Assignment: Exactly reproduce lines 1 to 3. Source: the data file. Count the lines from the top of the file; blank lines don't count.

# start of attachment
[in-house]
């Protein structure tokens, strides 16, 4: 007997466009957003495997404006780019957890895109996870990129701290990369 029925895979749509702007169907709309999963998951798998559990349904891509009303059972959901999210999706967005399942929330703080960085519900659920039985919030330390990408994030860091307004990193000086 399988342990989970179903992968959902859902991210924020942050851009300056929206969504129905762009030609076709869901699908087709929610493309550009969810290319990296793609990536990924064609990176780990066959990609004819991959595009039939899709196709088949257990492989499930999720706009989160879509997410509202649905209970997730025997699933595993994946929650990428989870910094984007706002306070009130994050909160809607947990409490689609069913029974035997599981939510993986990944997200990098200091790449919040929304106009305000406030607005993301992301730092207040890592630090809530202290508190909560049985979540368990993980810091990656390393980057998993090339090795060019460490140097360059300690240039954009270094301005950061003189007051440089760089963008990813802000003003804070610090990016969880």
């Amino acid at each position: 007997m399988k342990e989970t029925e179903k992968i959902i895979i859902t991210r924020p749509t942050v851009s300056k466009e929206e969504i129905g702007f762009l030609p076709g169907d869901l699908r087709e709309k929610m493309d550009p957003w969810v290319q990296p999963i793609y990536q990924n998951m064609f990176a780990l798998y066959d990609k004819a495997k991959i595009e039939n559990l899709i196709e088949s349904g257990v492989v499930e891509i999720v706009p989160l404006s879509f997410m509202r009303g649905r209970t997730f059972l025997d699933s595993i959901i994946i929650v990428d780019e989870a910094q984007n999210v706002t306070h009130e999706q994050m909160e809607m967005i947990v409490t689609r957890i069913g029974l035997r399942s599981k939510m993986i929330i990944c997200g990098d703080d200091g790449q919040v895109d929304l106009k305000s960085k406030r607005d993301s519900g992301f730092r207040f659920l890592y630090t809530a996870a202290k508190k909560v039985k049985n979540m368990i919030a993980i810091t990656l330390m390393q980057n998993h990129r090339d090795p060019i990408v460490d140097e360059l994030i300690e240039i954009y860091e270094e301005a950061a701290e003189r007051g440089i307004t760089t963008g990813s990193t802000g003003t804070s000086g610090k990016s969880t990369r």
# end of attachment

[in-house]
């Protein structure tokens, strides 16, 4: 007997466009957003495997404006780019957890895109996870990129701290990369 029925895979749509702007169907709309999963998951798998559990349904891509009303059972959901999210999706967005399942929330703080960085519900659920039985919030330390990408994030860091307004990193000086 399988342990989970179903992968959902859902991210924020942050851009300056929206969504129905762009030609076709869901699908087709929610493309550009969810290319990296793609990536990924064609990176780990066959990609004819991959595009039939899709196709088949257990492989499930999720706009989160879509997410509202649905209970997730025997699933595993994946929650990428989870910094984007706002306070009130994050909160809607947990409490689609069913029974035997599981939510993986990944997200990098200091790449919040929304106009305000406030607005993301992301730092207040890592630090809530202290508190909560049985979540368990993980810091990656390393980057998993090339090795060019460490140097360059300690240039954009270094301005950061003189007051440089760089963008990813802000003003804070610090990016969880």
């Amino acid at each position: 007997m399988k342990e989970t029925e179903k992968i959902i895979i859902t991210r924020p749509t942050v851009s300056k466009e929206e969504i129905g702007f762009l030609p076709g169907d869901l699908r087709e709309k929610m493309d550009p957003w969810v290319q990296p999963i793609y990536q990924n998951m064609f990176a780990l798998y066959d990609k004819a495997k991959i595009e039939n559990l899709i196709e088949s349904g257990v492989v499930e891509i999720v706009p989160l404006s879509f997410m509202r009303g649905r209970t997730f059972l025997d699933s595993i959901i994946i929650v990428d780019e989870a910094q984007n999210v706002t306070h009130e999706q994050m909160e809607m967005i947990v409490t689609r957890i069913g029974l035997r399942s599981k939510m993986i929330i990944c997200g990098d703080d200091g790449q919040v895109d929304l106009k305000s960085k406030r607005d993301s519900g992301f730092r207040f659920l890592y630090t809530a996870a202290k508190k909560v039985k049985n979540m368990i919030a993980i810091t990656l330390m390393q980057n998993h990129r090339d090795p060019i990408v460490d140097e360059l994030i300690e240039i954009y860091e270094e301005a950061a701290e003189r007051g440089i307004t760089t963008g990813s990193t802000g003003t804070s000086g610090k990016s969880t990369r």